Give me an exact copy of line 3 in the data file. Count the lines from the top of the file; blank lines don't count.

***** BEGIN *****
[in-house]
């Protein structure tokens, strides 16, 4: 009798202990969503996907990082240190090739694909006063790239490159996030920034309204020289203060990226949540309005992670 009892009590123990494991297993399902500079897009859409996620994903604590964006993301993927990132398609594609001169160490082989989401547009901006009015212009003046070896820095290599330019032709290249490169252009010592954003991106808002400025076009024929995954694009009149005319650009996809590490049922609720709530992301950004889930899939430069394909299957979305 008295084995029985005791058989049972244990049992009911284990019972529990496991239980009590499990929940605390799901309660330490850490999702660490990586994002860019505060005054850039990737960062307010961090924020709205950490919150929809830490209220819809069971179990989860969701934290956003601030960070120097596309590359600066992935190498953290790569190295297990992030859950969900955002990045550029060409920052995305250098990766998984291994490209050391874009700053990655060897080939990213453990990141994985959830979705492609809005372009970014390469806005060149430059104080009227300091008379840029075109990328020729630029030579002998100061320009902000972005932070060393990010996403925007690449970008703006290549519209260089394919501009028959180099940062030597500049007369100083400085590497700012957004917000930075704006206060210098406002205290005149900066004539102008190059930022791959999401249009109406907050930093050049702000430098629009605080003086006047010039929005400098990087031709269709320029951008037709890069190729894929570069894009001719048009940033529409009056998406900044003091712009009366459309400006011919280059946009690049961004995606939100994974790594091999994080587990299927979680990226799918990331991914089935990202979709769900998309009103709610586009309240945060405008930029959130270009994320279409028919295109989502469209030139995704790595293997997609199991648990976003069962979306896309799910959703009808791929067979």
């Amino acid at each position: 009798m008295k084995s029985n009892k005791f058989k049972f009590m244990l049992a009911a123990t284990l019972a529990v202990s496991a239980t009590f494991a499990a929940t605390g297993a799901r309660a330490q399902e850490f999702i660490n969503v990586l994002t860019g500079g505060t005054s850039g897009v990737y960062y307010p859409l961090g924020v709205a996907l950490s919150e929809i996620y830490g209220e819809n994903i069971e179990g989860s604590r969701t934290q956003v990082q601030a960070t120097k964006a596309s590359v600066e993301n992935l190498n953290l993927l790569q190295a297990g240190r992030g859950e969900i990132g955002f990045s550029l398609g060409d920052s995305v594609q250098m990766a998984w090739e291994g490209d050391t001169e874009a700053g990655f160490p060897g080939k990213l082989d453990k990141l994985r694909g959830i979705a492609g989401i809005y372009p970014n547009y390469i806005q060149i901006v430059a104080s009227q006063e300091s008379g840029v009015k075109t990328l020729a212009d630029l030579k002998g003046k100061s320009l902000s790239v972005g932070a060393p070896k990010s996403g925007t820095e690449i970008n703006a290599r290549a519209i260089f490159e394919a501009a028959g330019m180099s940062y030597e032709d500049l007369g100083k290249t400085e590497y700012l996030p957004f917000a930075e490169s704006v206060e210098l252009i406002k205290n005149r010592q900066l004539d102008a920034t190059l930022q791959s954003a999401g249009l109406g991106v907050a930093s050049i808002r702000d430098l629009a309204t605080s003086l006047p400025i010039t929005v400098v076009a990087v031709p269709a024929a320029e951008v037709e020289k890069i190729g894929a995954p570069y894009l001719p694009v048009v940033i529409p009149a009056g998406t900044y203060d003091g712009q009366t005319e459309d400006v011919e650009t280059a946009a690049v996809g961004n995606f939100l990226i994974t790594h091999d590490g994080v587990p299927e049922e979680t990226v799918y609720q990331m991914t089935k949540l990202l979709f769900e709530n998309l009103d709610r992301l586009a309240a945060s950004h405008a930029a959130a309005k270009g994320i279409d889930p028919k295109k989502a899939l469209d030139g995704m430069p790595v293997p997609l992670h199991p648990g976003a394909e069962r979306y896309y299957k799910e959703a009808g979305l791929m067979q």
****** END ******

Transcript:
């Amino acid at each position: 009798m008295k084995s029985n009892k005791f058989k049972f009590m244990l049992a009911a123990t284990l019972a529990v202990s496991a239980t009590f494991a499990a929940t605390g297993a799901r309660a330490q399902e850490f999702i660490n969503v990586l994002t860019g500079g505060t005054s850039g897009v990737y960062y307010p859409l961090g924020v709205a996907l950490s919150e929809i996620y830490g209220e819809n994903i069971e179990g989860s604590r969701t934290q956003v990082q601030a960070t120097k964006a596309s590359v600066e993301n992935l190498n953290l993927l790569q190295a297990g240190r992030g859950e969900i990132g955002f990045s550029l398609g060409d920052s995305v594609q250098m990766a998984w090739e291994g490209d050391t001169e874009a700053g990655f160490p060897g080939k990213l082989d453990k990141l994985r694909g959830i979705a492609g989401i809005y372009p970014n547009y390469i806005q060149i901006v430059a104080s009227q006063e300091s008379g840029v009015k075109t990328l020729a212009d630029l030579k002998g003046k100061s320009l902000s790239v972005g932070a060393p070896k990010s996403g925007t820095e690449i970008n703006a290599r290549a519209i260089f490159e394919a501009a028959g330019m180099s940062y030597e032709d500049l007369g100083k290249t400085e590497y700012l996030p957004f917000a930075e490169s704006v206060e210098l252009i406002k205290n005149r010592q900066l004539d102008a920034t190059l930022q791959s954003a999401g249009l109406g991106v907050a930093s050049i808002r702000d430098l629009a309204t605080s003086l006047p400025i010039t929005v400098v076009a990087v031709p269709a024929a320029e951008v037709e020289k890069i190729g894929a995954p570069y894009l001719p694009v048009v940033i529409p009149a009056g998406t900044y203060d003091g712009q009366t005319e459309d400006v011919e650009t280059a946009a690049v996809g961004n995606f939100l990226i994974t790594h091999d590490g994080v587990p299927e049922e979680t990226v799918y609720q990331m991914t089935k949540l990202l979709f769900e709530n998309l009103d709610r992301l586009a309240a945060s950004h405008a930029a959130a309005k270009g994320i279409d889930p028919k295109k989502a899939l469209d030139g995704m430069p790595v293997p997609l992670h199991p648990g976003a394909e069962r979306y896309y299957k799910e959703a009808g979305l791929m067979q």